The event you are referring to removed none of this plumbing, it didn't change the ability for the suite to be compiled on the ARM processor, just as it didn't remove any of the many other things that make up the concept of 'supporting mobile'. All it did was remove one application. In my personal opininion that application was worthless anyway since it only runs on a phone model that is not sold any longer. But you are right I should not put any of my personal opinion in there. This doesn't take away that you have to provide a source to a statement that more was removed. As it stands the only thing that I can see that has happened is the removal of one app that happens to be made specifically for 1 mobile platform.
Hope this explains why you broke all those wikipedia policies better. Apologies for not explaining the implications of your word choice before. HasanTeczan (talk) 07:50, 16 January 2012 (UTC)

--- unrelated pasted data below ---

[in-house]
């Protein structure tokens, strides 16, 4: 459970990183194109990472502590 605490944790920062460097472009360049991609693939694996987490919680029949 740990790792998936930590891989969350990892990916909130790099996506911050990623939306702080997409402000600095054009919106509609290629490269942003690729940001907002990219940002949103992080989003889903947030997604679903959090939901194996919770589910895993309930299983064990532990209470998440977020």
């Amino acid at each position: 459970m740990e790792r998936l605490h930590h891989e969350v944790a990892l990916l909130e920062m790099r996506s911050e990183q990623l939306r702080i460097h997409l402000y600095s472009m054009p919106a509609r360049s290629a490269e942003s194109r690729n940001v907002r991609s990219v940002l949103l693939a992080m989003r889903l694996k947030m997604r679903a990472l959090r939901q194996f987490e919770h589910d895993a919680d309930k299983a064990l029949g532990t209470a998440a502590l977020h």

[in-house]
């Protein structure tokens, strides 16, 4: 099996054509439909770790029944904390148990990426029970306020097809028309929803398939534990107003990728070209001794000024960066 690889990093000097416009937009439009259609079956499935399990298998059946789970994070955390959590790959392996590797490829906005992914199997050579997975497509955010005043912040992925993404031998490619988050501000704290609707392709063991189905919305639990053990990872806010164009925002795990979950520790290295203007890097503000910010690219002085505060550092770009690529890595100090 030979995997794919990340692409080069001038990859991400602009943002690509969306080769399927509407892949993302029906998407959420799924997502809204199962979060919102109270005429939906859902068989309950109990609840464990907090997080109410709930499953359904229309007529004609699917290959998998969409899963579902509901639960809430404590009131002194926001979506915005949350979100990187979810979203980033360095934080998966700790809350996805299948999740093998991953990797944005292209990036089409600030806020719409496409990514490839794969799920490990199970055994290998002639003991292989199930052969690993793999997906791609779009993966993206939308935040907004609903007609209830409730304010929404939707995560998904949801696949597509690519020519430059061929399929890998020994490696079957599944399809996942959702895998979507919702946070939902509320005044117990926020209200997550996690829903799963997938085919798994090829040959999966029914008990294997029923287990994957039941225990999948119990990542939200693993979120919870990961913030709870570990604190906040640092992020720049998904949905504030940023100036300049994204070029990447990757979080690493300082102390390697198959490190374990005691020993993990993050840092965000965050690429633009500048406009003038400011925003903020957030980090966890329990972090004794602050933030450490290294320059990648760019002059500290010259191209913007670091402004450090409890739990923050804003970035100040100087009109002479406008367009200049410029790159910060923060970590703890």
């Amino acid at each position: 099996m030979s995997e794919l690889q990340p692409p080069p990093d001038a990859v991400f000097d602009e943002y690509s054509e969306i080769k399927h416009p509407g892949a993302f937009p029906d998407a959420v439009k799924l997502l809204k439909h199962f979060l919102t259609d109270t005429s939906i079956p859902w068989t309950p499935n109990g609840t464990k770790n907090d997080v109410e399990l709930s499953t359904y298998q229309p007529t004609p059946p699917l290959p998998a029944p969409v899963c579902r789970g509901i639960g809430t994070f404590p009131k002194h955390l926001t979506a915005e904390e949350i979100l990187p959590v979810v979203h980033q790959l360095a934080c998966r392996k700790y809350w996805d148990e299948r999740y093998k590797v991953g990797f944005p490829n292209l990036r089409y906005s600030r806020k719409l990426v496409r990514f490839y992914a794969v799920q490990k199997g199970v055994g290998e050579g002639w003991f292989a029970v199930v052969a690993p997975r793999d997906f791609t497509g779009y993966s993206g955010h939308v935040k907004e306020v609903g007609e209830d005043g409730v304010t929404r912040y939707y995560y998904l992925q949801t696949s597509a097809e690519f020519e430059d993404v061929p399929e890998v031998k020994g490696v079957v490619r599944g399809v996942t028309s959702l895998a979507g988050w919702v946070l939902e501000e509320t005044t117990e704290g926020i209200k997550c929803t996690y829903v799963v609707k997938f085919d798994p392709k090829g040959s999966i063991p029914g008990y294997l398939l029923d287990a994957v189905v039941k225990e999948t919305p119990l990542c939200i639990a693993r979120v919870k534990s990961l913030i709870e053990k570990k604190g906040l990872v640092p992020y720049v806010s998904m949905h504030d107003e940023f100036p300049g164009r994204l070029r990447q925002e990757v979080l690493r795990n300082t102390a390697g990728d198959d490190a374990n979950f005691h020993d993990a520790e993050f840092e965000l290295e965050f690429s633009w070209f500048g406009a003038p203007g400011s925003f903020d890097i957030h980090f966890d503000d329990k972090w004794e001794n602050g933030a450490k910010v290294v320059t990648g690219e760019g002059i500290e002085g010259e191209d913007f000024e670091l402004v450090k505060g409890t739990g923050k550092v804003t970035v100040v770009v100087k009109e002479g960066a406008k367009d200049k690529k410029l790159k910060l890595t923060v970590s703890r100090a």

Again, you fail to understand the basics of KDE software. Just like when you lectured me to give a reference for the KOffice maintainer and you were not able to simply add the reference yourself or when you claimed in the edit summary that was a Calligra site (it’s a site by KDE where all mailing lists are hosted).
You equate “mobile support” with the ARM instruction set which is outrageous as there are also desktop platform using ARM and there are mobile platforms using Intel Atom. I already explained to you on the dispute resolution board that just because a smartphone with an Atom CPU may be able to execute Windows XP, Windows XP does not suddenly become a mobile OS.
KOffice, as almost any KDE software, is written on top of KDE Platform (which the infobox already states). The ability to compile KDE software for ARM CPUs is a KDE Platform (and in turn Qt) feature, not a specific aspect of KOffice. If KOffice can be compiled for ARM CPUs, it’s a feature of KDE Platform, not KOffice itself.